High-Order Harmonic Spectroscopy of Molecular Structure and Dynamics

<p>The recent developments of high repetition rate and high average power ultrafast laser open the door for probing molecular structure and dynamics with intense laser fields. In this regime, the electric field of the laser is comparable to the binding field of the electron in the outer valence shell of atoms or molecules. Thus the potential is strongly modified by the laser electric field as compared to field-free atomic or molecular potential, and the probability for ionization is dramatically enhanced.</p> <p>High harmonic generation (HHG), as an ionization-initiated strong field process, can be explained well by the semiclassical recollision model. In this work, we demonstrate HHG as a new spectroscopic method for determining the molecular structure of simple linear molecules (such as N2 and CO2), and for monitoring the real-time molecular dynamics of polyatomic molecules (such as N2O4).</p> <p>First, we use an extreme-ultraviolet interferometry to measure the phase of highorder harmonic generation from transiently aligned CO2 molecules. We unambiguously observe a reversal in phase of the high order harmonic emission for higher harmonic orders with a sufficient degree of alignment. This results from molecular-scale quantum interferences between the molecular electronic wave function and the re-colliding electron as it recombines with the molecule, and it is consistent with a plane wave model. We also perform similar experiments with N2 molecules and observe behaviors that can not be predicted by the plane-wave model.</p> <p>Second, we perform an accurate polarimetry measurement of high harmonic emission from aligned molecules. Surprisingly, we find that harmonic emission from N2 molecules can be strongly elliptically polarized even when driven by linearly polarized laser fields. We extract the phase difference between the parallel and perpendicular components of the high harmonic field, which strongly depends on the harmonic order. This nontrivial phase indicates a breakdown of plane wave approximation. This work also shows that it is possible to engineer the polarization properties of harmonic emission by carefully preparing a molecular medium.</p> <p>Finally, we show that high harmonic emission can reveal coupled electronic and nuclear dynamics in polyatomic molecules. By exciting large amplitude and relative slow vibrations in the N2O4 molecule, we show that tunnel ionization accesses the ground state of the ion at the outer turning point of the vibration, whereas the first excited state is populated at the inner turning point of the vibration motion. This state switching due to the coupled electronic and nuclear motions is manifested as bright bursts of high harmonic light that are emitted mostly at the outer turning point of the vibration, due to the different symmetries of the ground state and the first excited state of the cation.</p>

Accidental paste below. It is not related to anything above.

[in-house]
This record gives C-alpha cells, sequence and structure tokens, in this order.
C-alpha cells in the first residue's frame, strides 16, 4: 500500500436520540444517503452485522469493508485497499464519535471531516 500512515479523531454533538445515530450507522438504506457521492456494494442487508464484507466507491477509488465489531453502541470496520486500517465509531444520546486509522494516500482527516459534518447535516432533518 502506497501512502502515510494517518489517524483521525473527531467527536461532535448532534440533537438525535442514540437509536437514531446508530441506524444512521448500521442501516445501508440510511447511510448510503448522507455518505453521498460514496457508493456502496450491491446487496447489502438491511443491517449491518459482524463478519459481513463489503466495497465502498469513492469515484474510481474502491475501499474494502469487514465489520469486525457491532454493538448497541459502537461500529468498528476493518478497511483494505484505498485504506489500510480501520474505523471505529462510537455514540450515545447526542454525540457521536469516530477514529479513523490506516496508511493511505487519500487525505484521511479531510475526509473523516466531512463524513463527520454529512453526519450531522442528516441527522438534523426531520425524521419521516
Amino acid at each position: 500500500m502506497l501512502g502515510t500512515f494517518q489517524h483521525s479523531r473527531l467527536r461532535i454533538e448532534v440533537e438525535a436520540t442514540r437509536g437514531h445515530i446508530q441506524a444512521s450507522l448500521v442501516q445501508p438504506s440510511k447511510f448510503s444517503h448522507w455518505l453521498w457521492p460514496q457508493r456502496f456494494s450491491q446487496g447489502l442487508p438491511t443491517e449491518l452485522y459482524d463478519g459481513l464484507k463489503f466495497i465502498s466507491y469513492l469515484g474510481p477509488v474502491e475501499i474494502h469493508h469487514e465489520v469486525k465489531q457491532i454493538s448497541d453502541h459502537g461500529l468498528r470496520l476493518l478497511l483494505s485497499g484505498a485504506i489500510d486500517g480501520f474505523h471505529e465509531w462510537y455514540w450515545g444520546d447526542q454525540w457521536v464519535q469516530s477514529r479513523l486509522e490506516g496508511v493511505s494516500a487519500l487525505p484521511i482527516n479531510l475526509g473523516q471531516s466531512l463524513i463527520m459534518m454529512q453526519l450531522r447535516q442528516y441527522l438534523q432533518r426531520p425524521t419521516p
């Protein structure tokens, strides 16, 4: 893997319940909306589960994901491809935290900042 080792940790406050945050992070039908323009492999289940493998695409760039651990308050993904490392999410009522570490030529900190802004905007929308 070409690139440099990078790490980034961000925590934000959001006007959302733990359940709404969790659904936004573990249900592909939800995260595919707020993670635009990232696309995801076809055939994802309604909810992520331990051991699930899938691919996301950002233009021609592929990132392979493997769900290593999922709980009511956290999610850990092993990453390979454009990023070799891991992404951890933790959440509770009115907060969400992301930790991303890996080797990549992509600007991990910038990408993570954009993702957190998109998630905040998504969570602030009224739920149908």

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University of Colorado Boulder
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